Suez Canal showing Sinai to the east
A resourceful and tenacious character, Stewart Newcombe’s life epitomized those robust Victorian qualities that helped paint the globe pink but whose life encompassed the eventual shift in Britain’s relations with its subject peoples and saw the beginning of the fall of the last of the great world empires, a life that spanned Pax Britannica to decolonisation. He died in 1956, just days before Gamal Nasser of Egypt nationalised the Suez Canal and three months before the débacle that became known as the Suez Crisis created shock waves across the region, when Israeli incursions into the Canal Zone "forced" Britain and France to attempt to regain control under a pre-arranged agreement known as the Sèvres Protocol. Politically it was a shoddy operation; militarily it was of benefit only to Israel which gained an outlet for international shipping through the Straits of Tiran, an 8 mile bottleneck between the Sinai Peninsula and Saudi Arabia that the Egyptians had previously kept shut with strategically placed guns to close off access for Israeli ships entering the Red Sea for routes to and from Africa and Asia. The fiasco also helped bring about the abandonment of the British policy of slowly nurturing the colonised people of Africa to self-determination. The cry now was for Britain’s immediate departure. Suez had been fought over by Britain for the last time; the crisis would prove to be the death knell not just of the British Empire but to all the empires of Western Europe.

Stewart Newcombe was not to witness the inevitable conclusion to the dismantling of the British Empire, but he would not have been surprised at its outcome.

A wind of change blowing across the Arab world

Newcombe had once helped protect the canal by mapping its eastern approaches. Where maps then held the power, cheap transistor radios were the new weapons, distributed widely by Nasser to spread the word of nationalism and unity across Africa and the Arab world. Today, the internet is the weapon of choice where the rallying cry of a new generation can be heard across the Arab world on Facebook and Twitter - a wind of change that is felt more keenly when the cry is heard by those without access to the media. The use of force by regimes against its own people now changes the situation, as seen recently in Libya and Bahrain, while around the world the wheels of diplomacy turn slowly. Before a U.N. resolution was passed on 17 March 2011 the international community appeared reticent to reach an agreement on how to intervene – in most cases it was an oil-driven paralysis that had not affected their response to Egypt, in others it is the risk of setting a precedent when their own domestic condition may trip them up in the future.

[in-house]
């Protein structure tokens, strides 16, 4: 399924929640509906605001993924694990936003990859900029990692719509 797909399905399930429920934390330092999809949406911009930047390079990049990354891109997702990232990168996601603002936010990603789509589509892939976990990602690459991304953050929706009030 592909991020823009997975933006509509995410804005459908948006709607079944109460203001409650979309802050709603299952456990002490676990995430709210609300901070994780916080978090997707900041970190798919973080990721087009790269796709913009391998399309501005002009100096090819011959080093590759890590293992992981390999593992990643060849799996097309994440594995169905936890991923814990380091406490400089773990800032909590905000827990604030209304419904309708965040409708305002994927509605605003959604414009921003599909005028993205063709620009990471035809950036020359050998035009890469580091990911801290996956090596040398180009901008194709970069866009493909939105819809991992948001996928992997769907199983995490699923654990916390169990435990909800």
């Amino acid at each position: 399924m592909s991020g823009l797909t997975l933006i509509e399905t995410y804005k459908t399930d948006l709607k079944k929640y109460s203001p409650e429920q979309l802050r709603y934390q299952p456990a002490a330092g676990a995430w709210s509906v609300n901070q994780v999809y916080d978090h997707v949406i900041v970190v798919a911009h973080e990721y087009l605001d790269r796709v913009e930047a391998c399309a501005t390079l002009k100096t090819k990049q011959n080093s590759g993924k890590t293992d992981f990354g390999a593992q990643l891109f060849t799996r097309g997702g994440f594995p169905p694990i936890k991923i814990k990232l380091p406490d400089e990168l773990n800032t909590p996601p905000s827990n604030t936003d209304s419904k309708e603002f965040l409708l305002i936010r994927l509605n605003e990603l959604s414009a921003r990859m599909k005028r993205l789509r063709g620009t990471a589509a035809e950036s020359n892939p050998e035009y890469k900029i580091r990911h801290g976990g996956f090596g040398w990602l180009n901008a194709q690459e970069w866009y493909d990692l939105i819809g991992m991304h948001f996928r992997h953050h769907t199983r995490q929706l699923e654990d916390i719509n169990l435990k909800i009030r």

Today we exist with the consequences left over from the end of the age of empire, where an occasional aftershock pricks our collective conscience, yet one more seismic shift in the new world order – a constant reshuffling of the pack. Regimes come and go - our response to them is judged by history.

Japan and the Newcombes

In the 1870’S Newcombe’s father, Edward, helped build the first railways in Japan under the accelerated industrialisation of the period known as the Meiji Restoration. Two of Newcombe’s brothers were born in Osaka. It was therefore inevitable that Stewart Newcombe should have become interested in engineering, and especially in the engineering and construction of railways. During the scramble for Africa he helped push the railways through Sudan; by 1917 he was to prove equally adept at blowing up railway lines in the Hejaz. My thanks and thoughts go to the followers of this blog from Japan who, my stats tell me, have continued to visit during the last few days.